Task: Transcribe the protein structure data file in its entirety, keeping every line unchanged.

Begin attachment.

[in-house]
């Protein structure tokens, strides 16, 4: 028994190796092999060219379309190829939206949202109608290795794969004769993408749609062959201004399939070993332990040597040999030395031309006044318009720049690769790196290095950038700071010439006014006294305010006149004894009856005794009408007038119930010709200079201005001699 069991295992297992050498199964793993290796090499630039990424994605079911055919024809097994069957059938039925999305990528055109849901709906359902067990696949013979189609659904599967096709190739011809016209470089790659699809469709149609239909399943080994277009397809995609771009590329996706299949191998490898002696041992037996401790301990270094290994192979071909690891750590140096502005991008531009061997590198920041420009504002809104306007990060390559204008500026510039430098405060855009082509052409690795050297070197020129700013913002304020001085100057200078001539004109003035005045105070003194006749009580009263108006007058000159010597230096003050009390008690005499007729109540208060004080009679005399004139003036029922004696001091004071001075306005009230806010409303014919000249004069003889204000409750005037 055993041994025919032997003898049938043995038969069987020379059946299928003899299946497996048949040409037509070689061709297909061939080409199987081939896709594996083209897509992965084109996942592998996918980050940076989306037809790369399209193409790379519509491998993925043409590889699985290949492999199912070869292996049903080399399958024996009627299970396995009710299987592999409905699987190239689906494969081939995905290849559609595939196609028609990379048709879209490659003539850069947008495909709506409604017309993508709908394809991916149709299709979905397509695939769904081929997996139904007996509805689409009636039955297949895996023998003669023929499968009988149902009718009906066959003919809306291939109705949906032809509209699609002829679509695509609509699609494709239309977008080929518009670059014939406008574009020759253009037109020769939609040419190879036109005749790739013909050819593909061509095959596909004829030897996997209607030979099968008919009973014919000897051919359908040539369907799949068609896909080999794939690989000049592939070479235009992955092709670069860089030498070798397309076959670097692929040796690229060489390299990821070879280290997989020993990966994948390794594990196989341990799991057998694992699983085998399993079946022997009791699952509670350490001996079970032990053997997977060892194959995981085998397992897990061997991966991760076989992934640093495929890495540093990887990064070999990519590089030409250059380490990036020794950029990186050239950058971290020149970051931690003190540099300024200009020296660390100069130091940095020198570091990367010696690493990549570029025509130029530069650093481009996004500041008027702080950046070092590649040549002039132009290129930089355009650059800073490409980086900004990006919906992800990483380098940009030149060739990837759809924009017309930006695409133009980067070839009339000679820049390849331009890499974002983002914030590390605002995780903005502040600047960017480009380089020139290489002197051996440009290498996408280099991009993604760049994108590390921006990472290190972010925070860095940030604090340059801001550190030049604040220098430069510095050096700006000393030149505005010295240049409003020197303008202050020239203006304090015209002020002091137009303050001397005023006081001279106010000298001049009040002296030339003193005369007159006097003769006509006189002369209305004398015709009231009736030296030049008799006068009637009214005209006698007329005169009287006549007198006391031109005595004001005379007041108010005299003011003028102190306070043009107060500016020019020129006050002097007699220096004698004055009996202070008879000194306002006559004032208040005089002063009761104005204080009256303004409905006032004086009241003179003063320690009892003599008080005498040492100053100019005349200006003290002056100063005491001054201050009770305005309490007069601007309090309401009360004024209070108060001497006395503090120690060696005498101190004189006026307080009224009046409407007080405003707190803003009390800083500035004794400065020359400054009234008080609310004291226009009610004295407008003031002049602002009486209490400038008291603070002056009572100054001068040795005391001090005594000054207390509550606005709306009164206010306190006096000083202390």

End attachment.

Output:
[in-house]
């Protein structure tokens, strides 16, 4: 028994190796092999060219379309190829939206949202109608290795794969004769993408749609062959201004399939070993332990040597040999030395031309006044318009720049690769790196290095950038700071010439006014006294305010006149004894009856005794009408007038119930010709200079201005001699 069991295992297992050498199964793993290796090499630039990424994605079911055919024809097994069957059938039925999305990528055109849901709906359902067990696949013979189609659904599967096709190739011809016209470089790659699809469709149609239909399943080994277009397809995609771009590329996706299949191998490898002696041992037996401790301990270094290994192979071909690891750590140096502005991008531009061997590198920041420009504002809104306007990060390559204008500026510039430098405060855009082509052409690795050297070197020129700013913002304020001085100057200078001539004109003035005045105070003194006749009580009263108006007058000159010597230096003050009390008690005499007729109540208060004080009679005399004139003036029922004696001091004071001075306005009230806010409303014919000249004069003889204000409750005037 055993041994025919032997003898049938043995038969069987020379059946299928003899299946497996048949040409037509070689061709297909061939080409199987081939896709594996083209897509992965084109996942592998996918980050940076989306037809790369399209193409790379519509491998993925043409590889699985290949492999199912070869292996049903080399399958024996009627299970396995009710299987592999409905699987190239689906494969081939995905290849559609595939196609028609990379048709879209490659003539850069947008495909709506409604017309993508709908394809991916149709299709979905397509695939769904081929997996139904007996509805689409009636039955297949895996023998003669023929499968009988149902009718009906066959003919809306291939109705949906032809509209699609002829679509695509609509699609494709239309977008080929518009670059014939406008574009020759253009037109020769939609040419190879036109005749790739013909050819593909061509095959596909004829030897996997209607030979099968008919009973014919000897051919359908040539369907799949068609896909080999794939690989000049592939070479235009992955092709670069860089030498070798397309076959670097692929040796690229060489390299990821070879280290997989020993990966994948390794594990196989341990799991057998694992699983085998399993079946022997009791699952509670350490001996079970032990053997997977060892194959995981085998397992897990061997991966991760076989992934640093495929890495540093990887990064070999990519590089030409250059380490990036020794950029990186050239950058971290020149970051931690003190540099300024200009020296660390100069130091940095020198570091990367010696690493990549570029025509130029530069650093481009996004500041008027702080950046070092590649040549002039132009290129930089355009650059800073490409980086900004990006919906992800990483380098940009030149060739990837759809924009017309930006695409133009980067070839009339000679820049390849331009890499974002983002914030590390605002995780903005502040600047960017480009380089020139290489002197051996440009290498996408280099991009993604760049994108590390921006990472290190972010925070860095940030604090340059801001550190030049604040220098430069510095050096700006000393030149505005010295240049409003020197303008202050020239203006304090015209002020002091137009303050001397005023006081001279106010000298001049009040002296030339003193005369007159006097003769006509006189002369209305004398015709009231009736030296030049008799006068009637009214005209006698007329005169009287006549007198006391031109005595004001005379007041108010005299003011003028102190306070043009107060500016020019020129006050002097007699220096004698004055009996202070008879000194306002006559004032208040005089002063009761104005204080009256303004409905006032004086009241003179003063320690009892003599008080005498040492100053100019005349200006003290002056100063005491001054201050009770305005309490007069601007309090309401009360004024209070108060001497006395503090120690060696005498101190004189006026307080009224009046409407007080405003707190803003009390800083500035004794400065020359400054009234008080609310004291226009009610004295407008003031002049602002009486209490400038008291603070002056009572100054001068040795005391001090005594000054207390509550606005709306009164206010306190006096000083202390």